the UCS-2 form are serialized as octets, that the most significant
octet appear first. This is also in keeping with common network
practice of choosing a canonical format for transmission.

Rationale. The policy for code point allocation within ISO 10646
and Unicode is that the repertoires be kept synchronized. No code
points will be allocated in ISO 10646 outside the range
addressable by surrogate pairs.

Next, the octet stream is encoded by applying the Base64 content
transfer encoding algorithm as defined in RFC 2045, modified to
omit the '=' pad character. Instead, when encoding, zero bits are
added to pad to a Base64 character boundary. When decoding, any
bits at the end of the Modified Base64 sequence that do not
constitute a complete 16-bit Unicode character are discarded. If
such discarded bits are non-zero the sequence is ill-formed.

Rationale. The pad character '=' is not used when encoding
Modified Base64 because of the conflict with its use as an escape
character for the Q content transfer encoding in RFC 2047 header
fields, as mentioned above.

Rule 3: The space (decimal 32), tab (decimal 9), carriage return
(decimal 13), and line feed (decimal 10) characters may be
directly represented by their ASCII equivalents. However, note
that MIME content transfer encodings have rules concerning the use
of such characters. Usage that does not conform to the
restrictions of RFC 822, for example, would have to be encoded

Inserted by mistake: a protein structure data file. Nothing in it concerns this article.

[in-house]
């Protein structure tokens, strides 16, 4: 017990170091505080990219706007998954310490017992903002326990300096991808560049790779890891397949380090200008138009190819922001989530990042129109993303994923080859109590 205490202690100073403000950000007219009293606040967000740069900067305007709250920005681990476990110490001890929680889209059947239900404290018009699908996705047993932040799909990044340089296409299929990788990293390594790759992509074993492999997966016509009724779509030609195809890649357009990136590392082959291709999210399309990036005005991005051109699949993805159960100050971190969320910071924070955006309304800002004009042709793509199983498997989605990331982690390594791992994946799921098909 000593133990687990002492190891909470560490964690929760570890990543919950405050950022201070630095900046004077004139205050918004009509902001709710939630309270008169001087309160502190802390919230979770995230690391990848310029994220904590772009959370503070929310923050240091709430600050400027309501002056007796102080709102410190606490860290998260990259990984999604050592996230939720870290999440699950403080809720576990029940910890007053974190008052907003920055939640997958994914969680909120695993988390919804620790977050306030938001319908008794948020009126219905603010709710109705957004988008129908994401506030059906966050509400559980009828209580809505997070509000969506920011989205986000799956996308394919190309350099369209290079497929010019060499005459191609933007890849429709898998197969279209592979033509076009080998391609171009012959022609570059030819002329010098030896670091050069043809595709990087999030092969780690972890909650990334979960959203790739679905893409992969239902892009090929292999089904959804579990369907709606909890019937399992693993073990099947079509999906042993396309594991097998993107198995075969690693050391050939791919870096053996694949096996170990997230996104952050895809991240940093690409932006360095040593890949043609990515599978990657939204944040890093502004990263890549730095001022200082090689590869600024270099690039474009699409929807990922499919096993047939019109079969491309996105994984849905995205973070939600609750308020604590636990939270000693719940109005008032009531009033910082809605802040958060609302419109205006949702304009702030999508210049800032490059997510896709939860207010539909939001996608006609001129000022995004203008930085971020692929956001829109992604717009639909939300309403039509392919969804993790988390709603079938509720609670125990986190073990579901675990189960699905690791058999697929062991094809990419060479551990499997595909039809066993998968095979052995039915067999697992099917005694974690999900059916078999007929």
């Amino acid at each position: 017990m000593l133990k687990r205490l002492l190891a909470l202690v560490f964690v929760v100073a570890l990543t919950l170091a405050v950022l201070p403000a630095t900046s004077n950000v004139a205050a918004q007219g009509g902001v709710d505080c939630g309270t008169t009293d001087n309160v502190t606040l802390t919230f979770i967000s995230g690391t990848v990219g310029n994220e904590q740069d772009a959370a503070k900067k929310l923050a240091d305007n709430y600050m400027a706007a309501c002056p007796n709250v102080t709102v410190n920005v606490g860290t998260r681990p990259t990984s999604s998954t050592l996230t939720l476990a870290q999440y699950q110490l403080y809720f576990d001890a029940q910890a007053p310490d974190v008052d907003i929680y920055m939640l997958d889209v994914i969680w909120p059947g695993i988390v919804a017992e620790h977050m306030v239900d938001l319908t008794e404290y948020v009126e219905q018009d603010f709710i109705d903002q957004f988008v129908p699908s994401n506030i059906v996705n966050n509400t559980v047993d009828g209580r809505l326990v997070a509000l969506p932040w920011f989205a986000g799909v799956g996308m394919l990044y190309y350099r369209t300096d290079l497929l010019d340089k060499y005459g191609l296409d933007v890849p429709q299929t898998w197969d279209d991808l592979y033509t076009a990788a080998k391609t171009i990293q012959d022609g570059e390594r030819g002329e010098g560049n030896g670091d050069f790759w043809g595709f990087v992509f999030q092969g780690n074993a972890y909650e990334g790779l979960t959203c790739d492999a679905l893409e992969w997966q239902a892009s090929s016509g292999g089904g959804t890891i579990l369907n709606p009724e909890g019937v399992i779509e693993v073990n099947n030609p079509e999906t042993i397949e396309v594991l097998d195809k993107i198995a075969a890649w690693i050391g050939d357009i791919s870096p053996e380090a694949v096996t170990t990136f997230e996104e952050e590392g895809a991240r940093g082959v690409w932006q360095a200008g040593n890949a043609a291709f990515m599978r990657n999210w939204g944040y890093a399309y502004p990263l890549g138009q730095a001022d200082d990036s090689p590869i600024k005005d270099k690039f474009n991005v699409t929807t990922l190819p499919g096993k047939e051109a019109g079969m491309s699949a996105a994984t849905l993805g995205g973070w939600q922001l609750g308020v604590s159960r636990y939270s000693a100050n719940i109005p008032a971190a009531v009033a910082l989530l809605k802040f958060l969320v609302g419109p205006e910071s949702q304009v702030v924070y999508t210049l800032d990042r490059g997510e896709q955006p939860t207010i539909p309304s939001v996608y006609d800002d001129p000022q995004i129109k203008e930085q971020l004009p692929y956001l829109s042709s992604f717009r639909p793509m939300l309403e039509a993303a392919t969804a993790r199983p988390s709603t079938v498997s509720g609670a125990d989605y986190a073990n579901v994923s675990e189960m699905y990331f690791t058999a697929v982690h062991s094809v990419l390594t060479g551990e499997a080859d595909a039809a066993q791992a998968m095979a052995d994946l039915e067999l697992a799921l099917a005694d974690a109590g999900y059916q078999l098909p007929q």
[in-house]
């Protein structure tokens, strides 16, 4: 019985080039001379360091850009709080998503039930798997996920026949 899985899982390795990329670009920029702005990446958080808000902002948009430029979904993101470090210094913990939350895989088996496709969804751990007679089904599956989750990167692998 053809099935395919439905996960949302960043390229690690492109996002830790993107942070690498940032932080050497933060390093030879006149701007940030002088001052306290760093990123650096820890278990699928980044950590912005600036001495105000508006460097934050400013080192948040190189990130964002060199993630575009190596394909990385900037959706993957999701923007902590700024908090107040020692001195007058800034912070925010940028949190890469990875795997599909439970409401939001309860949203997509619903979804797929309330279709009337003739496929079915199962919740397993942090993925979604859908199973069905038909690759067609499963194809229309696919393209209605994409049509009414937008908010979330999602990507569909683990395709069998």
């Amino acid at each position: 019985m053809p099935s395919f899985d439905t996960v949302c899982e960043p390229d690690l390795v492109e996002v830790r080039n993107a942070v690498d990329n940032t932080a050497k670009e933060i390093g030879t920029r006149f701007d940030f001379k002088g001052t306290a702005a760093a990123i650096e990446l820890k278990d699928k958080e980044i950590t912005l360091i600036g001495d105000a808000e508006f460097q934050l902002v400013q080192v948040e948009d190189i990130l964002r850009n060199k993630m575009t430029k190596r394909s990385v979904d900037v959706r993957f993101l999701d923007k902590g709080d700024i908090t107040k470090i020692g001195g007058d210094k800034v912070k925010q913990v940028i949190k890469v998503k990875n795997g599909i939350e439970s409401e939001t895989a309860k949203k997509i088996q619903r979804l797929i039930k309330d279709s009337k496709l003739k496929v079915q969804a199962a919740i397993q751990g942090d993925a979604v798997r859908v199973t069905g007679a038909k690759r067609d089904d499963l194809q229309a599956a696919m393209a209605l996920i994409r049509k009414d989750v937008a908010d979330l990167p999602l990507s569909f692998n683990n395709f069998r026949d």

using MIME content transfer encodings other than 7bit or 8bit,
such as quoted-printable, binary, or base64.

Given this set of rules, Unicode characters which may be encoded via
rules 1 or 3 take one octet per character, and other Unicode
characters are encoded on average with 2 2/3 octets per character



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plus one octet to switch into Modified Base64 and an optional octet
to switch out.

Example. The Unicode sequence 'A.'
(hexadecimal 0041,2262,0391,002E) may be encoded as follows:

A+ImIDkQ.

Example. The Unicode sequence 'Hi Mom --!'
(hexadecimal 0048, 0069, 0020, 004D, 006F, 006D, 0020, 002D, 263A,
002D, 0021) may be encoded as follows:

Hi Mom -+Jjo--!

Example. The Unicode sequence representing the Han characters for
the Japanese word 'nihongo' (hexadecimal 65E5,672C,8A9E) may be
encoded as follows:

+ZeVnLIqe-

Use of Character Set UTF-7 Within MIME

Character set UTF-7 is safe for mail transmission and therefore may
be used with any content transfer encoding in MIME (except where line
length and line break restrictions are violated). Specifically, the 7
bit encoding for bodies and the Q encoding for headers are both
acceptable. The MIME character set tag is UTF-7. This signifies any
version of Unicode equal to or greater than 2.0.

Example. Here is a text portion of a MIME message containing the
Unicode sequence 'Hi Mom !' (hexadecimal 0048,
0069, 0020, 004D, 006F, 006D, 0020, 263A, 0021).

Content-Type: text/plain; charset=UTF-7

Hi Mom +Jjo-!

Example. Here is a text portion of a MIME message containing the
Unicode sequence representing the Han characters for the Japanese
word 'nihongo' (hexadecimal 65E5,672C,8A9E).

Content-Type: text/plain; charset=UTF-7

+ZeVnLIqe-

Example. Here is a text portion of a MIME message containing the
Unicode sequence 'A.' (hexadecimal
0041,2262,0391,002E).



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Content-Type: text/plain; charset=utf-7

A+ImIDkQ.

Example. Here is a text portion of a MIME message containing the
Unicode sequence 'Item 3 is 1.' (hexadecimal 0049,
0074, 0065, 006D, 0020, 0033, 0020, 0069, 0073, 0020, 00A3, 0031,
002E).

Content-Type: text/plain; charset=UTF-7

Item 3 is +AKM-1.

Note that to achieve the best interoperability with systems that may
not support Unicode or MIME, when preparing text for mail
transmission line breaks should follow Internet conventions. This